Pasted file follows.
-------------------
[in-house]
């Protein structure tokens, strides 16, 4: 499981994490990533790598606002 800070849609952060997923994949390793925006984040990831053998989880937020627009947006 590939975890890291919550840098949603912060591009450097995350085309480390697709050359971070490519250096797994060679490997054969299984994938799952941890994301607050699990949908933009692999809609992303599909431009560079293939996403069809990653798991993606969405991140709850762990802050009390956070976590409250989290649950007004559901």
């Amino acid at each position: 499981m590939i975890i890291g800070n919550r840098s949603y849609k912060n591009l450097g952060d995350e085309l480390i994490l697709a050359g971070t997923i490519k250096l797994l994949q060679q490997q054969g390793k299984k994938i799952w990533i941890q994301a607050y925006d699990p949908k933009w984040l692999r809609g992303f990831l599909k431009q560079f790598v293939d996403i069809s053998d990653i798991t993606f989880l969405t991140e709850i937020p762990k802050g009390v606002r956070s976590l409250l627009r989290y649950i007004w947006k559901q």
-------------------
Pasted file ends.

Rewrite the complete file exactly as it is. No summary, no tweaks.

[in-house]
């Protein structure tokens, strides 16, 4: 499981994490990533790598606002 800070849609952060997923994949390793925006984040990831053998989880937020627009947006 590939975890890291919550840098949603912060591009450097995350085309480390697709050359971070490519250096797994060679490997054969299984994938799952941890994301607050699990949908933009692999809609992303599909431009560079293939996403069809990653798991993606969405991140709850762990802050009390956070976590409250989290649950007004559901």
């Amino acid at each position: 499981m590939i975890i890291g800070n919550r840098s949603y849609k912060n591009l450097g952060d995350e085309l480390i994490l697709a050359g971070t997923i490519k250096l797994l994949q060679q490997q054969g390793k299984k994938i799952w990533i941890q994301a607050y925006d699990p949908k933009w984040l692999r809609g992303f990831l599909k431009q560079f790598v293939d996403i069809s053998d990653i798991t993606f989880l969405t991140e709850i937020p762990k802050g009390v606002r956070s976590l409250l627009r989290y649950i007004w947006k559901q």